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Temple of Ancients will house all manner of slithery creatures, hoppers and creepy crawlies from South America, and an underwater tunnel will be a window on its amazing fish.
AMID Johannesburg’s verdant greenery rests an ancient temple. Inside this sanctuary dwells some of the animal kingdom’s most slippery characters, among them snakes, frogs and fish. Well, this is where they will live once the zoo has opened its Temple of Ancients in early 2012.


The anaconda enclosureThe anaconda enclosureThe zoo has conceptualised a way for it to display animals from all over the world. “The zoo plans to showcase five biodiversity zones such as Central Africa, Southern Africa, South and Central America, the eastern areas and a zone in general dealing with opposites: animals from very hot or cold areas,” says its acting brand and communication manager, Candice Segal.

“The Temple has been built to showcase South and Central America and to place emphasis on the threatened animals in those regions as well as highlighting the amazing animals found there, such as the arawana fish and the many species of frogs and spiders,” she says.

It is part of the zoo’s five-year development plan, which was drawn up in 2004. Completion of the plan has been extended to 2014 and it was renamed the Integrated Biodiversity Conservation Plan.

The other areas in the conservation plan are known as Heart of Africa, Southern Safari, Extreme Environments, Spice Route and Farmyard. All these projects have been completed and opened, with the temple the last one to be finished.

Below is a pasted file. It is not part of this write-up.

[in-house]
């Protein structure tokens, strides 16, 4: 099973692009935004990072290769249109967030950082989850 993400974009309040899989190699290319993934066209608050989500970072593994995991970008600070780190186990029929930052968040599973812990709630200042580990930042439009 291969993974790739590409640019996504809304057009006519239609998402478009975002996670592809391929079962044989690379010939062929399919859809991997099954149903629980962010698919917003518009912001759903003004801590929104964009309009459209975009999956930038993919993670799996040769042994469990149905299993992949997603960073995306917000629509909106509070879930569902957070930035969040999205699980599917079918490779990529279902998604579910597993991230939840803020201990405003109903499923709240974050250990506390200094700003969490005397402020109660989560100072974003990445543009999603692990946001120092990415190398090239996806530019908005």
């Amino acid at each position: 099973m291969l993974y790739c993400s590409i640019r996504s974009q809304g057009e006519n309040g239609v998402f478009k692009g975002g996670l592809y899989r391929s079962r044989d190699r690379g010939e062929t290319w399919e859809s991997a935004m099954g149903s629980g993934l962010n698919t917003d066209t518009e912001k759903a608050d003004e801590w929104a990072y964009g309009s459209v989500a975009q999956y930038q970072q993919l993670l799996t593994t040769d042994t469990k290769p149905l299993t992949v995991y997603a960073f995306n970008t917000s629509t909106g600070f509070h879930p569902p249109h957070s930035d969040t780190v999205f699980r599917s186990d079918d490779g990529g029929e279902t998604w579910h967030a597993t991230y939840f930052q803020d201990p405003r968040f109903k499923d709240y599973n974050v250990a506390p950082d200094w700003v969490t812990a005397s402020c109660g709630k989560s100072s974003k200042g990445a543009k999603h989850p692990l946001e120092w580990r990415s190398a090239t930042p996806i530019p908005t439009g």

“It has been in construction since 2009; the construction was planned for two years, to be completed mid-2011, but there have been some delays,” Segal says. “It is a very ambitious project with an intricate design and will most definitely be a highlight for any visitor.”

It is now expected to open at the beginning of next year.


The Temple will be home to various Amazon amphibiansThe Temple will be home to various Amazon amphibiansOriginally called the Temple of Snakes, Segal says they changed the name because of the fear many people have of the creatures. It now bears the title Temple of Ancients, which stems from its design. It is based on the Mayan temples found in Central America and refers to the “historical cultures that once used to live in and around these temples”.

Up to 10 animal species are expected to take up residence in their R26-million home, including reptiles, amphibians, insects and aquatic animals. Frogs, snakes, birds, fish, primates and spiders are all on the guest list. A walk-through underwater tunnel will house freshwater fish, while the other inhabitants will find accommodation in the rest of the two-storey building in specially designed rooms.

The zoo wants to “portray a site in South America and to excite people to visit an unusual enclosure that will stimulate [their] imagination”, she says.

“We also look forward to the reactions of people when they will first be able to see it. This is an excellent draw card for more visitors, and an opportunity to educate about endangered species and habitats.”

Guided tours will be available, but zoo visitors will be able to explore the temple at their leisure as well.

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